Growth-driven design (GDD) is a more efficient, cost-effective and strategic way to redesign a website. The GDD methodology may sound like a simple solution to the outdated traditional design process, however implementing it requires proficiency in many disciplines, access to several online platforms, and a strategic framework of analysis and iteration.
The following are five tools that are essential to fuel your growth-driven design program. Combined, these tools allow for the analysis, testing and optimisation that is central to any successful GDD project. They also allow GDD to be scalable, agile and efficient.
The GDD process begins with the formulation of a growth strategy to develop a deep and data-backed understanding of your audience. User testing is fundamental to this stage of growth-driven design, with user analytics programs like Hotjar playing an invaluable role in gathering audience insights.
- Heatmaps to provide a visual representation of click, tap and scroll data
- Recordings to analyse website usability issues
- Conversion funnels to reveal where users abandon the site
- Form analysis to reveal where users abandon forms
- Feedback polls to proactively seek qualitative feedback from real users
These user insights should be used to make data-driven assumptions that form the basis of the design growth strategy.
2. Google Sheets
Every GDD action item should be documented in a central location. A GDD Google Sheet should;
- List action items (e.g. 'Pricing Page Redesign’)
- List the target metric of each action item (e.g. conversion or time on site)
- Note its predicted impact to the site as a whole
- Note its performance against the target metric once completed
Without a central location of GDD action items, the analysis and optimisation of the website becomes ad hoc and inefficient.
3. Usability Hub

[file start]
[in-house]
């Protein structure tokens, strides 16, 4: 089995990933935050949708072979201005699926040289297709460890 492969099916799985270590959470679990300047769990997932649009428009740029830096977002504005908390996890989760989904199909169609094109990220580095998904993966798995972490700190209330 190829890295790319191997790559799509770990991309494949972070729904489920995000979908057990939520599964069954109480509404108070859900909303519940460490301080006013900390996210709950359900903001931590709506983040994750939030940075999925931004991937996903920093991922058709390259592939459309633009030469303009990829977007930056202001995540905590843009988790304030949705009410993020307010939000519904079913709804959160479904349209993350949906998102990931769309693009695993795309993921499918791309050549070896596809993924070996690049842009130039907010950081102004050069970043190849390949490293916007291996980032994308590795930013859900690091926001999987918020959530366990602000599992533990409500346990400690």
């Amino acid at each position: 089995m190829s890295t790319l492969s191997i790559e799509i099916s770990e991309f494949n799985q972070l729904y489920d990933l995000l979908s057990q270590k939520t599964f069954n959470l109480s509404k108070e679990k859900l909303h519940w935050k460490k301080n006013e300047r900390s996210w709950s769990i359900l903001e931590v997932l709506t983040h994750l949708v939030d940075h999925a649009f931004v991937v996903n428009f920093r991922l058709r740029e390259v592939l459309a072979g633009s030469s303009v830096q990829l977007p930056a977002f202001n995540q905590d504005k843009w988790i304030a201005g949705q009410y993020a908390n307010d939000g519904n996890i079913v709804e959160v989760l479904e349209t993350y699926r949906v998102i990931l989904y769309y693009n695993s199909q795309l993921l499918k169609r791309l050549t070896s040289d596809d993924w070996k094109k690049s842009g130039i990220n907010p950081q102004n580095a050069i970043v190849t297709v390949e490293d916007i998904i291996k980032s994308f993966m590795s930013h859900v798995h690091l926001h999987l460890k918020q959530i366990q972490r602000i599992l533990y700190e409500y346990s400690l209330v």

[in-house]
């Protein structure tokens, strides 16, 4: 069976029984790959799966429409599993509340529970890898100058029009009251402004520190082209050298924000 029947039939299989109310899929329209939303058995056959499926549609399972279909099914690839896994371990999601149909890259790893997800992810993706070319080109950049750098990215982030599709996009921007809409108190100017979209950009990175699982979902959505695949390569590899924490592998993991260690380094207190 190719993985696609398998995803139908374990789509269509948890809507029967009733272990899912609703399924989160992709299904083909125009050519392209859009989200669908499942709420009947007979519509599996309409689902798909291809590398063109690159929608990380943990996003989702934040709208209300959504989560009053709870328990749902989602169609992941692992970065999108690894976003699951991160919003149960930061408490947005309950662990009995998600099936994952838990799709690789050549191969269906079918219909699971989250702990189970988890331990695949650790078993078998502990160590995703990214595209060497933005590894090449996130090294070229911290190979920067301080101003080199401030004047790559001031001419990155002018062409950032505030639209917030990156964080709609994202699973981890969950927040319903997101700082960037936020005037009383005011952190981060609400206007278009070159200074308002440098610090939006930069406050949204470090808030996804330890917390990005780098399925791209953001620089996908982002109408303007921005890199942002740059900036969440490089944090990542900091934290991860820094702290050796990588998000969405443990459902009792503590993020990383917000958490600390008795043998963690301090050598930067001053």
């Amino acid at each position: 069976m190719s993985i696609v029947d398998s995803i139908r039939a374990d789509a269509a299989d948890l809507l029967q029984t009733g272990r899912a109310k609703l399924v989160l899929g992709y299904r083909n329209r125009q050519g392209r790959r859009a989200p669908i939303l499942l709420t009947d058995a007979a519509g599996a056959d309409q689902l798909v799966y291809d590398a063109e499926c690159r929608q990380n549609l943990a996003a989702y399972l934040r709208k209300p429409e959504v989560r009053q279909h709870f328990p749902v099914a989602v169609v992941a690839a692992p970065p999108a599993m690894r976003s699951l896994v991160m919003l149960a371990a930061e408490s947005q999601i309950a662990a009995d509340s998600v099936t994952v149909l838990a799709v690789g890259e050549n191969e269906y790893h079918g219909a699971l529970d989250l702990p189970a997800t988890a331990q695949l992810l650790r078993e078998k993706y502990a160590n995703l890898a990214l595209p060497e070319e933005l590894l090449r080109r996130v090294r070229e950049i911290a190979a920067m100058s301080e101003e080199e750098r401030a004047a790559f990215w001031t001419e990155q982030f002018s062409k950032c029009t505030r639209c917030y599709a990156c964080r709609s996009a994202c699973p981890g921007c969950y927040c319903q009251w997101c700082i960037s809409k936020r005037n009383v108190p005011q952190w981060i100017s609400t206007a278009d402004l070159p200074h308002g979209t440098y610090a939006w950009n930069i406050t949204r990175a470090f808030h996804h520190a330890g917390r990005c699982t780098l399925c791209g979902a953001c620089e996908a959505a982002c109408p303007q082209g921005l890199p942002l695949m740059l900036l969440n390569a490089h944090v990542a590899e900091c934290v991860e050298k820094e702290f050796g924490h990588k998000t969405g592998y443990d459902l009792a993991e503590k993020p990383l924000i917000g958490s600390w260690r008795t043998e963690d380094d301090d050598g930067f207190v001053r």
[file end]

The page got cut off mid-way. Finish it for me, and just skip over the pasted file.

In many ways, website redesigns are fuelled by assumptions. GDD bases these design assumptions on data, like that collected by user testing, but it also tests these assumptions before roll out.
Usability Hub allows designers to pre-vet their hypotheses with remote user testing. The testing frameworks they offer include;
- The Five Second Test to measure the clarity of your design by asking users what they recall after just five seconds of viewing the website.
- The Click Test to see how easily users can accomplish a set task.
- The Question Test to gather qualitative feedback from users.
- The Navigation Test to measure how easily users can navigate the design.
- The Preference Test to gauge the effectiveness of contrasting designs in an A/B format.
Testing your hypotheses before and after the roll out is critical to refining and iterating your design.
4. Google Analytics
Google Analytics should serve as a constant source of performance data for the duration of your GDD project. For accountability and accurate testing, it’s best to assign each of your GDD action items with a metric on Google Analytics, such as bounce rate, time on site, conversion and page views.
With the ranking importance of keywords diminishing, user behaviour metrics are increasingly important to the organic performance of your website. For this reason, many companies are viewing growth-driven design as an investment in SEO as much as conversion and brand building.
A marketing automation solution like HubSpot is the best way to track, manage and optimise website conversion in a GDD project. With consistent, accurate and comprehensive conversion data across landing pages, website pages and calls-to-action, your GDD program is kept on track to achieve its goals.
At Spinfluence, we work exclusively within the HubSpot platform and have implemented successful GDD programs across a range of industries.
To discover why we were awarded the 2016 HubSpot Grand Prize for Growth-Driven Design and 2017 HubSpot Impact Award for Graphic Design, get in touch with us today.